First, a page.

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into tonight's voting ended up winning. >> true. >> but it still feels stunning that bernie sanders has won on the democratic side and donald trump has won on the republican side. new hampshire has a way of upending things. i think we are going to see the field shrink on the republican, i think we are going to see absolute chaos in south carolina and a happy john kasich. >> it will be morning before we really know the story on the republican side. >> that's true. >> this goes on. what is night for most of us quickly becomes the next day in politics. special edition of hard ball, chris mautsd with donald trump, thanks for this hour.
welcome to a special edition of hard ball. by the way, there is our license plate from new hampshire, place for politics, live free or die. we're here in new hampshire, for a special edition of hard ball. donald trump silenced critics today who questions whetherities his months long lead in the polls would translate into primary success. according to our exit polls, trump led among men, women, young people, older voters, people at every single income level as well as voters who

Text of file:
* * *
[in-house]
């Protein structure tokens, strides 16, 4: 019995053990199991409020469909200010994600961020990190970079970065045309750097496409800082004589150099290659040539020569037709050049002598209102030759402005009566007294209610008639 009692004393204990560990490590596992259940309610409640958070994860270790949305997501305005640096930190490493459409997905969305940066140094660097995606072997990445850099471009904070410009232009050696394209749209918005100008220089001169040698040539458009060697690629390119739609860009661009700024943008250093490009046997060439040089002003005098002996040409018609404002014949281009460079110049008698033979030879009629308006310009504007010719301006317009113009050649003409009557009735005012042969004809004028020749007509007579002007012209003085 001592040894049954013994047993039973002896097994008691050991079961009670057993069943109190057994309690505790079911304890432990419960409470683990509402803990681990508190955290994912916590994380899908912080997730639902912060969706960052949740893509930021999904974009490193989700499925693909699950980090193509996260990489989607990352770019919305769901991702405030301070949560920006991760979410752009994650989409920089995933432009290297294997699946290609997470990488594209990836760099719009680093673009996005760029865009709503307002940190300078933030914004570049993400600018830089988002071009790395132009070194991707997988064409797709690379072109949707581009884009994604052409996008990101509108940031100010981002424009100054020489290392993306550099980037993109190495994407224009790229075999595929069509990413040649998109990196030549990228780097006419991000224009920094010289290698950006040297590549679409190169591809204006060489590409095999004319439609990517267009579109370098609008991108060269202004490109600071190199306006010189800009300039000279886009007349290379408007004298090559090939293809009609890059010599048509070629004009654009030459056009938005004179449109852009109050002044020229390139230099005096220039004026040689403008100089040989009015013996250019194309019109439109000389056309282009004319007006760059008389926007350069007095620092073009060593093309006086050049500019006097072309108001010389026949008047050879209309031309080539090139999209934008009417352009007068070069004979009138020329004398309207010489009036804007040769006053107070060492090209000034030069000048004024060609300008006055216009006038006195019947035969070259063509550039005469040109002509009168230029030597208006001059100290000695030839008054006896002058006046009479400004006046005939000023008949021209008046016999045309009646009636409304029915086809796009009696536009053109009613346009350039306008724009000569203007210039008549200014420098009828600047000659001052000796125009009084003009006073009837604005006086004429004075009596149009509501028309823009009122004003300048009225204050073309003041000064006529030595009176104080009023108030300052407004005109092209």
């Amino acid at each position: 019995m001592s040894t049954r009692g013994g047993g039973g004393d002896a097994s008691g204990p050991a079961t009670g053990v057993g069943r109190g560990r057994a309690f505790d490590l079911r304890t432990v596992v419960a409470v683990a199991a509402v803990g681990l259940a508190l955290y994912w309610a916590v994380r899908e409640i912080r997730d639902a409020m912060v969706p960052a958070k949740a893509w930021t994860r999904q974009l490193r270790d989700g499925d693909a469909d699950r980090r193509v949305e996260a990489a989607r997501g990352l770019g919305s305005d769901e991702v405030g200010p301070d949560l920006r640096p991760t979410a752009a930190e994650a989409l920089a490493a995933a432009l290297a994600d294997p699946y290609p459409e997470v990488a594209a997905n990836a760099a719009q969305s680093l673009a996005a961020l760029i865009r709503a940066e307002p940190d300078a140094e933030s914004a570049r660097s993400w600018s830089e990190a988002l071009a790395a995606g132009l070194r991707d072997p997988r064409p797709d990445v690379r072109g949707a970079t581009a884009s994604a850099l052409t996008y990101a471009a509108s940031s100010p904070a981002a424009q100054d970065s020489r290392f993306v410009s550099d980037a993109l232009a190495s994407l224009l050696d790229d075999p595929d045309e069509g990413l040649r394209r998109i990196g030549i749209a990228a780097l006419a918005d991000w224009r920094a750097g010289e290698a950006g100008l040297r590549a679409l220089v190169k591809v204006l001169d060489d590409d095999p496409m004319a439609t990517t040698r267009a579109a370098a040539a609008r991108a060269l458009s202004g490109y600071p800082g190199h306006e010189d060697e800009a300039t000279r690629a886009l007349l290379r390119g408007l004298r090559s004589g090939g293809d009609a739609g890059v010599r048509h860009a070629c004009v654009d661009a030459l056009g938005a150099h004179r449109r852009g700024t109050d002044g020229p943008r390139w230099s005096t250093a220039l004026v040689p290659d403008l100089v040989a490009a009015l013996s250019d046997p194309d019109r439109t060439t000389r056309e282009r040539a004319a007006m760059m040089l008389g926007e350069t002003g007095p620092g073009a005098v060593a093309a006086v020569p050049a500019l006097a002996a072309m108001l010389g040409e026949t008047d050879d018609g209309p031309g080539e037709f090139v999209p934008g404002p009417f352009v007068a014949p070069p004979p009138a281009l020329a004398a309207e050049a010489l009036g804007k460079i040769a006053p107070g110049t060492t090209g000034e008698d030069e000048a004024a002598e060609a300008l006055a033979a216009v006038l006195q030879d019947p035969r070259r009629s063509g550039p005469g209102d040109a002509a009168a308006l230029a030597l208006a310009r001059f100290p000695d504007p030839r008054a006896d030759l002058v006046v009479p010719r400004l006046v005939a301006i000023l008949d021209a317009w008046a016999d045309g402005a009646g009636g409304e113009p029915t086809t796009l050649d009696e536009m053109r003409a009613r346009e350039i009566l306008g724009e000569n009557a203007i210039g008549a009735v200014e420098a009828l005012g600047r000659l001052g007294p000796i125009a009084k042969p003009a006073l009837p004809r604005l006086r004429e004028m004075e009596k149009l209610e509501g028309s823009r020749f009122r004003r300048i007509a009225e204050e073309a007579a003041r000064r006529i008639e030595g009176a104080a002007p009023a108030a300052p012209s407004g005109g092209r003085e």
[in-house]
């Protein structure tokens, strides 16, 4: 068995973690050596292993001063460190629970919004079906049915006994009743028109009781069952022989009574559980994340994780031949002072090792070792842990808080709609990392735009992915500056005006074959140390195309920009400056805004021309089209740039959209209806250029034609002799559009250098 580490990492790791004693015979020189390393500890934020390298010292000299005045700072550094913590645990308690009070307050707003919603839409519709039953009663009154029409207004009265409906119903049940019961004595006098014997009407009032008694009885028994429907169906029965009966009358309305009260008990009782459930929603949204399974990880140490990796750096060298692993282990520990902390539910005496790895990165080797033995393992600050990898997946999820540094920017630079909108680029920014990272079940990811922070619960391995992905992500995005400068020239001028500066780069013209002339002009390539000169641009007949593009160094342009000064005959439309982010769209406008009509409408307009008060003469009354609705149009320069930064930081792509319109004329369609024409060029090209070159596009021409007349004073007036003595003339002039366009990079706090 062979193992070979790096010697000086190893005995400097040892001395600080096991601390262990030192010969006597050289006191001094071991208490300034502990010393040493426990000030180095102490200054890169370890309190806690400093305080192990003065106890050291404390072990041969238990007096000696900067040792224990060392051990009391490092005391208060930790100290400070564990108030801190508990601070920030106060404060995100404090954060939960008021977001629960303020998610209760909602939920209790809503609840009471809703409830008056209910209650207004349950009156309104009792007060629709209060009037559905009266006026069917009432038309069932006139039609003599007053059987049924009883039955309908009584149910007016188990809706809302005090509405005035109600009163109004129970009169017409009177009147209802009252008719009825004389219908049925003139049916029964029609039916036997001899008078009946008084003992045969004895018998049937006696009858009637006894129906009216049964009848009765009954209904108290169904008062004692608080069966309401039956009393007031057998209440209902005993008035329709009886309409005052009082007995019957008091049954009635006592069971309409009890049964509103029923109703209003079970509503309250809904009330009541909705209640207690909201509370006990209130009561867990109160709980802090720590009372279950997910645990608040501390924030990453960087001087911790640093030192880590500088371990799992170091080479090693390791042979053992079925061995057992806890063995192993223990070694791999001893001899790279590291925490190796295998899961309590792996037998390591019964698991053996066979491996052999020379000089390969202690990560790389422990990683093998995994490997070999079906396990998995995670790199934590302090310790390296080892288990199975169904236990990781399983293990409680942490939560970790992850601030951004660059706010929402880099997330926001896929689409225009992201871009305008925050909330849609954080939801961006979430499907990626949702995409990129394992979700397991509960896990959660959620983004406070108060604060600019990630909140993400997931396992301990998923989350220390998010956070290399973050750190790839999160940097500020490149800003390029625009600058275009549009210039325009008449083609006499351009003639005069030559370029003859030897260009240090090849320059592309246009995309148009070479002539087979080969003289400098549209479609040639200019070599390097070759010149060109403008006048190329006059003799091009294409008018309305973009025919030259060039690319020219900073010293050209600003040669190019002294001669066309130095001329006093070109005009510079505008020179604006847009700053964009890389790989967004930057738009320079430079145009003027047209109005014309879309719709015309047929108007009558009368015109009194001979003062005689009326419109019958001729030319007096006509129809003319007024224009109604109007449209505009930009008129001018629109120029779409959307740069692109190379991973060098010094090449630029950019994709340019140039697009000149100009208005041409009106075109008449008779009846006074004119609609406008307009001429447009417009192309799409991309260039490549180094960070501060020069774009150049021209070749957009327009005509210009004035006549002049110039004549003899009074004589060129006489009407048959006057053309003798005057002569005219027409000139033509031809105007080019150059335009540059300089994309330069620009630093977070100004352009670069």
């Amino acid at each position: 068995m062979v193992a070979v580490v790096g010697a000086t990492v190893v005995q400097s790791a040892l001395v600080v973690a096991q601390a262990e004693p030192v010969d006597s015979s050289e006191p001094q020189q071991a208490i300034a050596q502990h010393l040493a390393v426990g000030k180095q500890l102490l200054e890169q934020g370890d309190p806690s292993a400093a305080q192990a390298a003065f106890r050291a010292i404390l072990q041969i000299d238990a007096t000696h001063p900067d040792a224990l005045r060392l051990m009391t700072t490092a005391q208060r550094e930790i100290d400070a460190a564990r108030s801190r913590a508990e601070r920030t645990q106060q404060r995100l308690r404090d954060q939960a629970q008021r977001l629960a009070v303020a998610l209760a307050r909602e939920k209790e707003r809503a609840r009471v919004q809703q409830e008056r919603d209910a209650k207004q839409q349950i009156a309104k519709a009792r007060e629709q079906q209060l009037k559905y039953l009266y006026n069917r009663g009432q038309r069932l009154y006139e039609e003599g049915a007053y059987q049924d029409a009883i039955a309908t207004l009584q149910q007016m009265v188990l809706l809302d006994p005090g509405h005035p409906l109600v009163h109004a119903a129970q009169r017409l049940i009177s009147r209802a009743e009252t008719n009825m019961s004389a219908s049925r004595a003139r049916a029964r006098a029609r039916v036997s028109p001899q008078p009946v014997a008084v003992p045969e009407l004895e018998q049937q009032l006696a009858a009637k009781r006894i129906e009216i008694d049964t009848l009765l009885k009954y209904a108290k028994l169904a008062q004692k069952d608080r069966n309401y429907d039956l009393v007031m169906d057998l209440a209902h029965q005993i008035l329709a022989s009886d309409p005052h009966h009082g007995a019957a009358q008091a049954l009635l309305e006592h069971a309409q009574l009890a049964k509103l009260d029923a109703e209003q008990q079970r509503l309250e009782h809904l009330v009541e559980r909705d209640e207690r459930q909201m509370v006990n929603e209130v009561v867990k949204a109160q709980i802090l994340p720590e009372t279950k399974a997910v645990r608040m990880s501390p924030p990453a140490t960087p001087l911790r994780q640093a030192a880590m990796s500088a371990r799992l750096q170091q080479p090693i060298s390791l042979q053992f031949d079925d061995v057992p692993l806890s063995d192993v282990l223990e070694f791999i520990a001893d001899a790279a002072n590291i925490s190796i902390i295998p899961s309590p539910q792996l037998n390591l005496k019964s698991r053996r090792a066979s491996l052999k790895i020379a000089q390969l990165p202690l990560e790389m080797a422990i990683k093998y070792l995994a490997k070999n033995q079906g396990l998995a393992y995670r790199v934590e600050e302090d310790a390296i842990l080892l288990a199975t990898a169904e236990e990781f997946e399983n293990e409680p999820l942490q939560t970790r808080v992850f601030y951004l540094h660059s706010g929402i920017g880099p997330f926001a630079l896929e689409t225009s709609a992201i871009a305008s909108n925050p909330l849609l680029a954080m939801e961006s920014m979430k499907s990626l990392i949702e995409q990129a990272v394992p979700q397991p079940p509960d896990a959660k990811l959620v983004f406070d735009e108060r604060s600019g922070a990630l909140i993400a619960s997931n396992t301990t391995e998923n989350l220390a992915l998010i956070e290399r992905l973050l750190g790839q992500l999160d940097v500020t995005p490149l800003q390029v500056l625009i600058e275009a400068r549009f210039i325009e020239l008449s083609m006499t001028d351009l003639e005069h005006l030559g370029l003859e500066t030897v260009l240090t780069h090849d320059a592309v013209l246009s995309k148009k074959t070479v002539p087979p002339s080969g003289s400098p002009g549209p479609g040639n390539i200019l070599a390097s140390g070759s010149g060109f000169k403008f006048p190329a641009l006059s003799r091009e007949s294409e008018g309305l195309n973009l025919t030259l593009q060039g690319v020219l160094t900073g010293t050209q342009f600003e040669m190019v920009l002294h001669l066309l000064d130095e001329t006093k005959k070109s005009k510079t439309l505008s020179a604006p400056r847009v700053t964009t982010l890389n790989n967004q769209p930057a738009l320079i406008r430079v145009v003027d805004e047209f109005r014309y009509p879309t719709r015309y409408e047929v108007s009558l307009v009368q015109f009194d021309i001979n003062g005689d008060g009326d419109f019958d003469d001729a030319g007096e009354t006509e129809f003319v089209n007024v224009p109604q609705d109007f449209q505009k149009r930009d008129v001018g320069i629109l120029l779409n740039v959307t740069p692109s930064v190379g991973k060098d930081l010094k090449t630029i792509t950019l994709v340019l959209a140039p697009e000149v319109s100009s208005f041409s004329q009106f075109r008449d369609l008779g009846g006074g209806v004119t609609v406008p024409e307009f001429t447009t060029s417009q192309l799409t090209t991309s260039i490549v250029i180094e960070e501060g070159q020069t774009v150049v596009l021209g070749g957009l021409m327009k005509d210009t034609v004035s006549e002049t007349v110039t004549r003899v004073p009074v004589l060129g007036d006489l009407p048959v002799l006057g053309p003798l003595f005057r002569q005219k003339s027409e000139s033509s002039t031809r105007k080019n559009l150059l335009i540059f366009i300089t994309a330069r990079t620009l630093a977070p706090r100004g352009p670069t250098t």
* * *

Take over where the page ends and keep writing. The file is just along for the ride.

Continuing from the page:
called themselves conservative and moderates. donald joins us now by phone. mr. trump, what do you like better, caucuses or primaries? what do you prefer? >> well i loved what we did this week. and i think the caucus system is a difficult system. but i just don't they it's as accurate it's something nice chris when you can walk in, pull a lever or do whatever you have to do to vote and leave. i think it is a much better and more accurate system. >> i've been arguing you and bernie sanders have one thing in common, you are not going to self-destruct, someone has to beat you. you are not going to beat yourself. what do you see, when you look between here and the cleveland at the convention, what's between you and getting the nomination right now? >> well, i think i have a chance to do very well in south carolina. i'll be going there tomorrow. and we have a tremendous speech. i mean the crowd is going to be enormous tomorrow in south carolina. you know i've been doing very well there. we've attracted a lot of people.